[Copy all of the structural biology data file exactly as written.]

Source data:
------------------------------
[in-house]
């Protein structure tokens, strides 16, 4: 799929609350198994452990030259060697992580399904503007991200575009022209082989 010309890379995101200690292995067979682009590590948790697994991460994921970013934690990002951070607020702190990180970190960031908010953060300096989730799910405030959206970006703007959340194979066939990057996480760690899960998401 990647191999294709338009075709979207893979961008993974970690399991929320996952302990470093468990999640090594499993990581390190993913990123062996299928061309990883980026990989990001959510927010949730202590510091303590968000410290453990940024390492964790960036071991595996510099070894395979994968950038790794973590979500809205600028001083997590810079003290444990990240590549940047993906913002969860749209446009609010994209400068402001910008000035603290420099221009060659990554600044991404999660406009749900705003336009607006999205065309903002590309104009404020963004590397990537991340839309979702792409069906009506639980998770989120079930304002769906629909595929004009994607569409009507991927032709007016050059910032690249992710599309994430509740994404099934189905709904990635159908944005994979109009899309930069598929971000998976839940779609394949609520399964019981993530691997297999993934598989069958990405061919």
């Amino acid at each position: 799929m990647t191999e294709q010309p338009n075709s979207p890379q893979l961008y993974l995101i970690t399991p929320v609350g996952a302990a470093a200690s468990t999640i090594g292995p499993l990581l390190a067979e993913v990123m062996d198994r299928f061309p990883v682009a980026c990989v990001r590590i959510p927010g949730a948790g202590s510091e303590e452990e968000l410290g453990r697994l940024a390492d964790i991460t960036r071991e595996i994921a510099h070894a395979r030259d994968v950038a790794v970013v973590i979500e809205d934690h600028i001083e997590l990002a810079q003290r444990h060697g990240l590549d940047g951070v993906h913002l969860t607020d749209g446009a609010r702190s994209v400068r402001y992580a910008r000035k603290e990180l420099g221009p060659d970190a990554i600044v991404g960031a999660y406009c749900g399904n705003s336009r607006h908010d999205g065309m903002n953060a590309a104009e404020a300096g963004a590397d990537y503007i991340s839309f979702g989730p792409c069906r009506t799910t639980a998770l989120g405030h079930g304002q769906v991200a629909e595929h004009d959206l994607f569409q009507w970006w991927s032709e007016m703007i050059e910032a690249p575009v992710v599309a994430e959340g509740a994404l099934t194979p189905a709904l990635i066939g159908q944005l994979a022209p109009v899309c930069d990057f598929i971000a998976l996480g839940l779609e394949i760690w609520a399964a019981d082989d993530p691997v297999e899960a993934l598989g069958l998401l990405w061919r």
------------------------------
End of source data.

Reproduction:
[in-house]
């Protein structure tokens, strides 16, 4: 799929609350198994452990030259060697992580399904503007991200575009022209082989 010309890379995101200690292995067979682009590590948790697994991460994921970013934690990002951070607020702190990180970190960031908010953060300096989730799910405030959206970006703007959340194979066939990057996480760690899960998401 990647191999294709338009075709979207893979961008993974970690399991929320996952302990470093468990999640090594499993990581390190993913990123062996299928061309990883980026990989990001959510927010949730202590510091303590968000410290453990940024390492964790960036071991595996510099070894395979994968950038790794973590979500809205600028001083997590810079003290444990990240590549940047993906913002969860749209446009609010994209400068402001910008000035603290420099221009060659990554600044991404999660406009749900705003336009607006999205065309903002590309104009404020963004590397990537991340839309979702792409069906009506639980998770989120079930304002769906629909595929004009994607569409009507991927032709007016050059910032690249992710599309994430509740994404099934189905709904990635159908944005994979109009899309930069598929971000998976839940779609394949609520399964019981993530691997297999993934598989069958990405061919």
């Amino acid at each position: 799929m990647t191999e294709q010309p338009n075709s979207p890379q893979l961008y993974l995101i970690t399991p929320v609350g996952a302990a470093a200690s468990t999640i090594g292995p499993l990581l390190a067979e993913v990123m062996d198994r299928f061309p990883v682009a980026c990989v990001r590590i959510p927010g949730a948790g202590s510091e303590e452990e968000l410290g453990r697994l940024a390492d964790i991460t960036r071991e595996i994921a510099h070894a395979r030259d994968v950038a790794v970013v973590i979500e809205d934690h600028i001083e997590l990002a810079q003290r444990h060697g990240l590549d940047g951070v993906h913002l969860t607020d749209g446009a609010r702190s994209v400068r402001y992580a910008r000035k603290e990180l420099g221009p060659d970190a990554i600044v991404g960031a999660y406009c749900g399904n705003s336009r607006h908010d999205g065309m903002n953060a590309a104009e404020a300096g963004a590397d990537y503007i991340s839309f979702g989730p792409c069906r009506t799910t639980a998770l989120g405030h079930g304002q769906v991200a629909e595929h004009d959206l994607f569409q009507w970006w991927s032709e007016m703007i050059e910032a690249p575009v992710v599309a994430e959340g509740a994404l099934t194979p189905a709904l990635i066939g159908q944005l994979a022209p109009v899309c930069d990057f598929i971000a998976l996480g839940l779609e394949i760690w609520a399964a019981d082989d993530p691997v297999e899960a993934l598989g069958l998401l990405w061919r």